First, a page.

Tokyo Governor Yuriko Koike scored a landslide victory in an election for a second term, as the city tries to keep a fresh surge of Covid-19 in check and maintain hopes of hosting the Olympics in 2021.
Koike, the first woman elected to govern the city of 14 million people, prevailed over 21 challengers on Sunday to win another four-year term. She took about 60% of the vote, beating her nearest contender anti-poverty campaigner Kenji Utsunomiya, the former head of the Japan Federation of Bar Associations, by about 46 percentage points, results on Monday showed.
Koike, who had gained support over the past few months for her management of the disease, said shortly after declaring victory that “the most urgent problem now is dealing with the virus.”
Her win comes after the daily tally of confirmed cases almost doubled in just three days, to 131 on July 4, and Koike asked residents of the capital not to travel to other parts of the country unnecessarily. The count was 111 on Sunday.
Koike said she wanted to set up a Tokyo version of the U.S.’s Centers for Disease Control and Prevention with existing resources. Although the current situation may seem similar to March and April when cases spiked, it’s different in that many of the infected are in their 20s and 30s who are less likely to fall severely ill, she said.
Local governments had urged residents to cast their votes in advance or early in the day to avoid crowds that could spread the coronavirus. Koike herself shunned public speeches for safety reasons, instead opting to campaign online.
Former TV anchor Koike became a constant media presence as Covid-19 infections peaked in the Japanese capital in April, pressing people to stay home and businesses to shut down. Her support rate soared by 20 percentage points to around 70% between March and May, according to one poll, with many respondents rating her as one of the more effective political leaders during the crisis.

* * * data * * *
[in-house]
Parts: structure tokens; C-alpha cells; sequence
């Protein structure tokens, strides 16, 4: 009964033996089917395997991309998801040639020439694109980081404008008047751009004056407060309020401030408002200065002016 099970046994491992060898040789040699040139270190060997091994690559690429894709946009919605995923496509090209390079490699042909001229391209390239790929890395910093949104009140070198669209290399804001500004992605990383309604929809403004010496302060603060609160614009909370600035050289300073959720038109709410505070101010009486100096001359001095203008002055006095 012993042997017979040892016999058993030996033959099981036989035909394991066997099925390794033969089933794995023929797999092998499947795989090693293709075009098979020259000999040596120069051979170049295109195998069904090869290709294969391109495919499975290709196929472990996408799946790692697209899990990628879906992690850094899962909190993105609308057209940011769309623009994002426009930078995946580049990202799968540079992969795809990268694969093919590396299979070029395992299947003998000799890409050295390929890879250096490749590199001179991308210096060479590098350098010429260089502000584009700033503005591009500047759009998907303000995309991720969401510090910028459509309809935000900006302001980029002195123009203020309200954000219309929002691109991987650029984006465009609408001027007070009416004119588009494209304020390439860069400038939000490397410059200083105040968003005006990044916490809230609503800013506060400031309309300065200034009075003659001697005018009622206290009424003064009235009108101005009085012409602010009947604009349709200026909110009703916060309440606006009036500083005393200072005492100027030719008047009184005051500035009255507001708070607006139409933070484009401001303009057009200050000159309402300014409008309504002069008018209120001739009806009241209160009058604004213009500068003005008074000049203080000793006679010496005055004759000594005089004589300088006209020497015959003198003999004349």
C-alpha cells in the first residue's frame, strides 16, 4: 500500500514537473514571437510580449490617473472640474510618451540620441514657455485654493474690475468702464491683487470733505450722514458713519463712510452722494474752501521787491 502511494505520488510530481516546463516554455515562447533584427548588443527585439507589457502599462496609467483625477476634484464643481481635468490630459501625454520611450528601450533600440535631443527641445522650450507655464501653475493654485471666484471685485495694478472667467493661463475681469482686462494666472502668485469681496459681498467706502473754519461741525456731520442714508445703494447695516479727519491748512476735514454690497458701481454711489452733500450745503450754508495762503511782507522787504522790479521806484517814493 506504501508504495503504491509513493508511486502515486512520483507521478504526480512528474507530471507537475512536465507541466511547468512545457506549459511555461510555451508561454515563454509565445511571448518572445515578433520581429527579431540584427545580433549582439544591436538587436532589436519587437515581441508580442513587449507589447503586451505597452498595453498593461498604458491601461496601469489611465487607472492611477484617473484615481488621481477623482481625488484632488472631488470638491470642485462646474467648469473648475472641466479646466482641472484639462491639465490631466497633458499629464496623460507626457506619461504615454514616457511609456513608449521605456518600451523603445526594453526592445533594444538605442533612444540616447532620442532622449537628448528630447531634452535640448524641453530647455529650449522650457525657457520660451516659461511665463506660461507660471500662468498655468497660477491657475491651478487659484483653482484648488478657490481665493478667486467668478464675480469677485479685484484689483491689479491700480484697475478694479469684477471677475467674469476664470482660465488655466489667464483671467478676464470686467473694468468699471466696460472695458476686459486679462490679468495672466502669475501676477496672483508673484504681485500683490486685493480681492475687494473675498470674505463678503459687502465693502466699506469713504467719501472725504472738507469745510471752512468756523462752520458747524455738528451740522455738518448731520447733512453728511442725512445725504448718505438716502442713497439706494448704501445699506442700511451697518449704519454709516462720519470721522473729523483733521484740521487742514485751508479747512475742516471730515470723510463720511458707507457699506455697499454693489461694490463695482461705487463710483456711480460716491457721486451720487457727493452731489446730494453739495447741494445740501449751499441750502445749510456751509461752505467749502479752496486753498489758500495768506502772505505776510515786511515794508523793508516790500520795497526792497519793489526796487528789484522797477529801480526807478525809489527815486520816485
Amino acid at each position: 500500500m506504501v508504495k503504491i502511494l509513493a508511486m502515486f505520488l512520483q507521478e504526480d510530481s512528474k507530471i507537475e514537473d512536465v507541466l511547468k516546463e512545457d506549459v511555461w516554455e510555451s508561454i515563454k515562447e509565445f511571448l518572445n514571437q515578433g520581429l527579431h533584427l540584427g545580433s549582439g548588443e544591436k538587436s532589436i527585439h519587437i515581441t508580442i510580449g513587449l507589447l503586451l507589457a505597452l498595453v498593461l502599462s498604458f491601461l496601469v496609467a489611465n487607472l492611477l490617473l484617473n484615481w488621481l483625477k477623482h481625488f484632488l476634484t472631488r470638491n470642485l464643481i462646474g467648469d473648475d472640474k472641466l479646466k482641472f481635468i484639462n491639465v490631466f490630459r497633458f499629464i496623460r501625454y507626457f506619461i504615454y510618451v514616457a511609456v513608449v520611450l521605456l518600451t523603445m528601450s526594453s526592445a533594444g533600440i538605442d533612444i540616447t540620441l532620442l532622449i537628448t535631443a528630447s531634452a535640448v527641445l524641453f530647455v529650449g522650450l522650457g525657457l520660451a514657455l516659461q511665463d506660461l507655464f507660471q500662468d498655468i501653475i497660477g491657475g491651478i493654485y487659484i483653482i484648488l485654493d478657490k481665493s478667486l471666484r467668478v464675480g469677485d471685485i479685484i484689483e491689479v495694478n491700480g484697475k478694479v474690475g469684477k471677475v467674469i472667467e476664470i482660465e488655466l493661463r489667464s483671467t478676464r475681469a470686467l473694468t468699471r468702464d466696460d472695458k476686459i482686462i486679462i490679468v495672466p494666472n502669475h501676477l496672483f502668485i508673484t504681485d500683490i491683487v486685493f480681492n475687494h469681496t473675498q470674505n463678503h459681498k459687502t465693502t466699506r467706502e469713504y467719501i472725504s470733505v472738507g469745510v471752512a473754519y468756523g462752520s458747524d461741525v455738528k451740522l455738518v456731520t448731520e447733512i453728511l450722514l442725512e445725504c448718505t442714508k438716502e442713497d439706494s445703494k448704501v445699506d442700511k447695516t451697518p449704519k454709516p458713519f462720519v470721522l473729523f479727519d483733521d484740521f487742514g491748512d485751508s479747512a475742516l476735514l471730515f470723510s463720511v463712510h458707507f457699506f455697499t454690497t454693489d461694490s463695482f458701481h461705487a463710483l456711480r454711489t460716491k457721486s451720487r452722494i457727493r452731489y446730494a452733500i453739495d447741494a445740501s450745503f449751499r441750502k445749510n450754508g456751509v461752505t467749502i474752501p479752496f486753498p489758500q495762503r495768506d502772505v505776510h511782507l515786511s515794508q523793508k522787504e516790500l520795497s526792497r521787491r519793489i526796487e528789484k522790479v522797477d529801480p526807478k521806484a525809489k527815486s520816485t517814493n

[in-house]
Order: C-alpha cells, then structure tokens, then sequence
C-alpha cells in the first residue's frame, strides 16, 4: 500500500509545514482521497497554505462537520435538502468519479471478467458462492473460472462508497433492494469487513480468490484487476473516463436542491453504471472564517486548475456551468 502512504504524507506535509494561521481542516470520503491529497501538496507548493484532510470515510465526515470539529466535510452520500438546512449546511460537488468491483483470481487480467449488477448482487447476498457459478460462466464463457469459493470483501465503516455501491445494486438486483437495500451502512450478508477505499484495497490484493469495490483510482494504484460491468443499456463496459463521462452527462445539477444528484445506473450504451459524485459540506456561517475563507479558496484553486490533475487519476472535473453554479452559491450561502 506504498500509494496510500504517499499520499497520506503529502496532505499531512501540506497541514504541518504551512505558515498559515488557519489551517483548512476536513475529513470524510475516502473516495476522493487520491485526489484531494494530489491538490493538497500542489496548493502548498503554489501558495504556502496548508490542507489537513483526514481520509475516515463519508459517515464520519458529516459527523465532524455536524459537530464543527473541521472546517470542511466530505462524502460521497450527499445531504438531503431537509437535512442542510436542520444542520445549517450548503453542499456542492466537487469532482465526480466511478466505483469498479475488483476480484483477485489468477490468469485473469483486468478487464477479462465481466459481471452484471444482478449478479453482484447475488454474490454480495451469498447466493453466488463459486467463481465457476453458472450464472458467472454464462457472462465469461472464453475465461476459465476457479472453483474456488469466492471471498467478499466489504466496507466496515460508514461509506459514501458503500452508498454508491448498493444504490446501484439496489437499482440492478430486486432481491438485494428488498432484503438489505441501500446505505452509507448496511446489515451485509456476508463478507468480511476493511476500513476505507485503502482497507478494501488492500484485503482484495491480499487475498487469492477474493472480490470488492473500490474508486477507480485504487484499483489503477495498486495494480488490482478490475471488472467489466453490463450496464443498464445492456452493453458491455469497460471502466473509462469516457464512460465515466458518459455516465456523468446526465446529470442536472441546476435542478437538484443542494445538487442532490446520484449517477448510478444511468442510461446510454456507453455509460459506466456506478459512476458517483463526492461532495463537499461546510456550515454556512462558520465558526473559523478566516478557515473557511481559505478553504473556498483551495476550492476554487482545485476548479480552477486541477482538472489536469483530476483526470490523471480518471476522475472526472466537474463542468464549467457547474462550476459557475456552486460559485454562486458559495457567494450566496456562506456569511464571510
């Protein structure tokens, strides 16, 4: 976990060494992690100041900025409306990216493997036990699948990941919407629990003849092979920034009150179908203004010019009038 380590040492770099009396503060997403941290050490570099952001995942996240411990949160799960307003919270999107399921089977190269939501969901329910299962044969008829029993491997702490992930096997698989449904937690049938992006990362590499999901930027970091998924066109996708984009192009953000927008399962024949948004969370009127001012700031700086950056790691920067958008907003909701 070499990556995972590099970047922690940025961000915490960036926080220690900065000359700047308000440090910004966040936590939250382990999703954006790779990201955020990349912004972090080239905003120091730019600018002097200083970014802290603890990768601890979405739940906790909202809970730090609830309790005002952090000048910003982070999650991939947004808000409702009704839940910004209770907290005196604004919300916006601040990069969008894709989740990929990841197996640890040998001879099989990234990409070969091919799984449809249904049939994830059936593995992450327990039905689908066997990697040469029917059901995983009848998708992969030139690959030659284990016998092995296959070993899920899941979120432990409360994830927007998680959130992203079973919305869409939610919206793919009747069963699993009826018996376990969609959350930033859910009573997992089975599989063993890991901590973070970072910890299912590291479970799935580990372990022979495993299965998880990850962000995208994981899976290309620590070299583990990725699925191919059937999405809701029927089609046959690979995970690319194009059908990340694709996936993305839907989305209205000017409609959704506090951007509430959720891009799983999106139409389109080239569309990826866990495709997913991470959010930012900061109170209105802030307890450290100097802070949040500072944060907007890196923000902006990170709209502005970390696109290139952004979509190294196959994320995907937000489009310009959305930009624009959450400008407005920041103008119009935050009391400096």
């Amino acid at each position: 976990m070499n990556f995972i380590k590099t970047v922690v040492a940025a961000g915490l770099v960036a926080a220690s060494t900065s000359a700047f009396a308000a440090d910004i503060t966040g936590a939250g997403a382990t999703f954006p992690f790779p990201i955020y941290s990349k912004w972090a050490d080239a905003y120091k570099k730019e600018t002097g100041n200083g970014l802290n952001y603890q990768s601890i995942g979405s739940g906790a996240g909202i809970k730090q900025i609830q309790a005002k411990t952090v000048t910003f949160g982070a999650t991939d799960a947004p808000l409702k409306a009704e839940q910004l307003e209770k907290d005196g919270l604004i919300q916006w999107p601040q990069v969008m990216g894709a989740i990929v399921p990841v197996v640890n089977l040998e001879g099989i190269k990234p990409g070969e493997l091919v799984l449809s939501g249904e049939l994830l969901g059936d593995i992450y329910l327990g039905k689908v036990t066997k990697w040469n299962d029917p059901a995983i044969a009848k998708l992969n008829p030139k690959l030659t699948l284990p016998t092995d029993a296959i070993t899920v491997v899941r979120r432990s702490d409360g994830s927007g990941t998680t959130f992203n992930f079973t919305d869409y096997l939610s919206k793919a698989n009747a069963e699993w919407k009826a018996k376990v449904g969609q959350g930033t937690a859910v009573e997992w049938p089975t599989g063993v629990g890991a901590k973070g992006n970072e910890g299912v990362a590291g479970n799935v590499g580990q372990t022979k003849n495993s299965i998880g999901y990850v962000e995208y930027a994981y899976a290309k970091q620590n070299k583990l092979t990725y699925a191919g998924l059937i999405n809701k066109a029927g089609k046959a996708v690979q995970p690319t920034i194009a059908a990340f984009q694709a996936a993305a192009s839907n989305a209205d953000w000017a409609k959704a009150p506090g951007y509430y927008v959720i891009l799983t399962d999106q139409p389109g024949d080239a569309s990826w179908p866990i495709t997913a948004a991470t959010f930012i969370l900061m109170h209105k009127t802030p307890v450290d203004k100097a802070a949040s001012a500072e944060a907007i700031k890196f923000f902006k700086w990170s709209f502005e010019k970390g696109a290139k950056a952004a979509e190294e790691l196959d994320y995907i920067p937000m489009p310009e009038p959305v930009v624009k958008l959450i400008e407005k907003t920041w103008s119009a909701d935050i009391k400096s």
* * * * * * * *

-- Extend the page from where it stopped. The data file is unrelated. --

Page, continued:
If all goes to plan, Koike could host a delayed and scaled-back Tokyo Olympics next summer. In the meantime, she has pledged to prepare the capital for another wave of viral infections, while allowing for economic activity.
Tokyo’s gubernatorial election tends to attract a colorful array of candidates. They included Masayuki Hiratsuka, who campaigned under the slogan: “Corona is just a cold,” and Taro Yamamoto, who called for the Olympics to be canceled.
Just over four years ago, former environment minister Koike gave up her seat in parliament to run in the capital’s election, pledging to slash her own salary and cut the cost of hosting the summer games. She defeated 20 rivals including one backed by Prime Minister Shinzo Abe’s ruling Liberal Democratic Party, of which she had been a prominent member, then led a new political group to victory in the Tokyo assembly election.
Koike next tried to build on her success by launching a national party in a bid to topple Abe, but failed when he called a snap general election before she was fully prepared.
Despite their history of bad blood, Koike had at least the tacit acceptance of the LDP, which did not support a candidate against her this time around. It is unclear whether the 67-year-old will seek to return to parliament after her second term ends in 2024.
–With assistance from Emi Nobuhiro, Shoko Oda, Kana Nishizawa and Shamim Adam.
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